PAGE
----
Hard-charging male photojournalists dominate the ranks of Magnum Photos, but the agency supports emerging female talent by funding the annual Inge Morath Award. Administered in partnership with the Inge Morath Foundation, the award honors the memory of Magnum’s first female member, who died in 2002. Past winners include Ami Vitale, Jessica Dimmock, Isadora Kasofsky, Emily Schiffer, Daniella Zalcman, and others.
“The Magnum Foundation is committed to expanding creativity and diversity in documentary practice: diversity of approach, and diversity of voices,” says Magnum Foundation executive director Kristen Lubben. “We’re interested in people taking new, challenging or eye-opening approaches.”
The Inge Morath Award provides a $5,000 grant to help female photographers under 30 years of age complete a long-term documentary project. Applicants must submit 20 images from an ongoing project, and a project description of 250-300 words. The application deadline is in late April, and Magnum members choose a winner and finalists from a pre-screened shortlist of competitors. Winners are announced in July.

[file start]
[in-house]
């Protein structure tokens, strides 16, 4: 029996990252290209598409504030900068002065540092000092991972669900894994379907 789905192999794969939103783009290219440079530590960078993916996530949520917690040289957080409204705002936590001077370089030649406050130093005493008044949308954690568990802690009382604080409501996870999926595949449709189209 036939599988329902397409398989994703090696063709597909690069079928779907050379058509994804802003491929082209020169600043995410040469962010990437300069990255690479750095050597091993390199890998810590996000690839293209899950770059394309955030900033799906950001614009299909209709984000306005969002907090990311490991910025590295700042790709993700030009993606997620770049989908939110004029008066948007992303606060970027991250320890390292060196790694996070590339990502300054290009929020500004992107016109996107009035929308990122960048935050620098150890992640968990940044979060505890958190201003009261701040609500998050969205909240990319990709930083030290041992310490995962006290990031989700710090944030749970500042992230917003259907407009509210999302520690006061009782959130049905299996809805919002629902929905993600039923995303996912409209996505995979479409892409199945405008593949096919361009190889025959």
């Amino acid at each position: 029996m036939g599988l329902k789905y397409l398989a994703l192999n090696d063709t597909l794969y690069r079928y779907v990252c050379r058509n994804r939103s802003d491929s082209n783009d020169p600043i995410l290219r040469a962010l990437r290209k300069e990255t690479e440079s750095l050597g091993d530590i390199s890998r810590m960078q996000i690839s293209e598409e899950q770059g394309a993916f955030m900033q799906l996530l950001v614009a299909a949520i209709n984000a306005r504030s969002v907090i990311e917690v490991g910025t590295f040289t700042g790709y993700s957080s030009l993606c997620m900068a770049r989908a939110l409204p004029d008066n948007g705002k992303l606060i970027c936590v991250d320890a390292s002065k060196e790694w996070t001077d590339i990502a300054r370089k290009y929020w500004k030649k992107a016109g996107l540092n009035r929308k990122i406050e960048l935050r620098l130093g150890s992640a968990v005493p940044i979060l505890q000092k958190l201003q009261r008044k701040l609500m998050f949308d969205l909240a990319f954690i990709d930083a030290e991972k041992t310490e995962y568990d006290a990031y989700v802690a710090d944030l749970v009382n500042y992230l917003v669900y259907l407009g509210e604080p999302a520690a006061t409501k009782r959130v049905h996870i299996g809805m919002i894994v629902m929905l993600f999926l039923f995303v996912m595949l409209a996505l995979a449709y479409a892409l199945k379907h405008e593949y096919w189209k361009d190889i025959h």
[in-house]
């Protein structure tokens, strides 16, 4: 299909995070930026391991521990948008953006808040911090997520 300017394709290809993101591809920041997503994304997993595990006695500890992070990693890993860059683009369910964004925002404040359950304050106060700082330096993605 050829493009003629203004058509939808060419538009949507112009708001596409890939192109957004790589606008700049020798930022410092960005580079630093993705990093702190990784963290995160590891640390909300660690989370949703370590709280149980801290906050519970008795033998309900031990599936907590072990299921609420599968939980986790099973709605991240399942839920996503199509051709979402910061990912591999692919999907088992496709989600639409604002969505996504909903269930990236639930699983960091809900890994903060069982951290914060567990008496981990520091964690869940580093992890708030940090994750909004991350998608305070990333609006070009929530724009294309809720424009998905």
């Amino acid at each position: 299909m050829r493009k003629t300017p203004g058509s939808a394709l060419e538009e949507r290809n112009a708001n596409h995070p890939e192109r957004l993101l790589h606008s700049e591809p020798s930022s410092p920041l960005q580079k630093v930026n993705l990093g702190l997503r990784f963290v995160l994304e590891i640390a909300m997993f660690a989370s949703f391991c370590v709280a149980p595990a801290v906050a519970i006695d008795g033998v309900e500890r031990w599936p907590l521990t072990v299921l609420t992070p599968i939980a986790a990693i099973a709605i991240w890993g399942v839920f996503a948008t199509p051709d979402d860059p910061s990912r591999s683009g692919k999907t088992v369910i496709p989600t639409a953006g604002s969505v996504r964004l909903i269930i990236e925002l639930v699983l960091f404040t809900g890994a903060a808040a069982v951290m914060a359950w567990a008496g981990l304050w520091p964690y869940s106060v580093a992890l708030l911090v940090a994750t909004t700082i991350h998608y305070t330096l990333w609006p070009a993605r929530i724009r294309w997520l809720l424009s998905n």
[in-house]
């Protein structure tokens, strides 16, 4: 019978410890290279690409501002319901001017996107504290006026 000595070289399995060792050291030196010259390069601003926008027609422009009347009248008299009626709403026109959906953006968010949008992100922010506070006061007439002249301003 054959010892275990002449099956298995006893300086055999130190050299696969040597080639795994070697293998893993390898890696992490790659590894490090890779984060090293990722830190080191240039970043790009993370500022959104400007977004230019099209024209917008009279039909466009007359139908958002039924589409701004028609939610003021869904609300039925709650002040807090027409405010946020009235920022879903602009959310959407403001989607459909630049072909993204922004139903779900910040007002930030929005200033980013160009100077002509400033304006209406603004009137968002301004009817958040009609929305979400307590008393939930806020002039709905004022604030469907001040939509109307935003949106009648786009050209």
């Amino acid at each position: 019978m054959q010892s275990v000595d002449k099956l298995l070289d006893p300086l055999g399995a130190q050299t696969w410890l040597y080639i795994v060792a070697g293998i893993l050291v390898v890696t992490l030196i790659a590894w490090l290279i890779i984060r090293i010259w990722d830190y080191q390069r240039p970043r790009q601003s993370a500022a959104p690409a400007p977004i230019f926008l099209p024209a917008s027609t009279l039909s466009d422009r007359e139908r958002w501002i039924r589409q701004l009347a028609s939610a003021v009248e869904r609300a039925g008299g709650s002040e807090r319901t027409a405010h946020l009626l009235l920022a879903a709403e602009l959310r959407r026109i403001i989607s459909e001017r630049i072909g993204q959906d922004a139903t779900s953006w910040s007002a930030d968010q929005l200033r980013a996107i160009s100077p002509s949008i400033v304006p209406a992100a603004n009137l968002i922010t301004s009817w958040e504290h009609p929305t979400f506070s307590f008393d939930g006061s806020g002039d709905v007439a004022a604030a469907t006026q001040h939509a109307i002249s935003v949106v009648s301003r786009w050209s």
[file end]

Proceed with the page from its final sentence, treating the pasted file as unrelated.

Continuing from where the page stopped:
Competition is stiff. The pre-screeners sift through 80 to 120 applications every year, and present only six or eight of them to the Magnum membership for consideration. Pre-screeners last year included Lubben, Magnum photographer Susan Meiselas, Inge Morath Foundation estate representative Sana Manzoor, and Magnum Foundation programs associate Noelle Flores-Theard.
The primary consideration is the strength of both the images and the story, Lubben says. Photographs “really need to hold up on their own” without explanation. Entries are also eliminated if they look familiar or derivative. “Originality of approach is important. People want to be surprised by something.”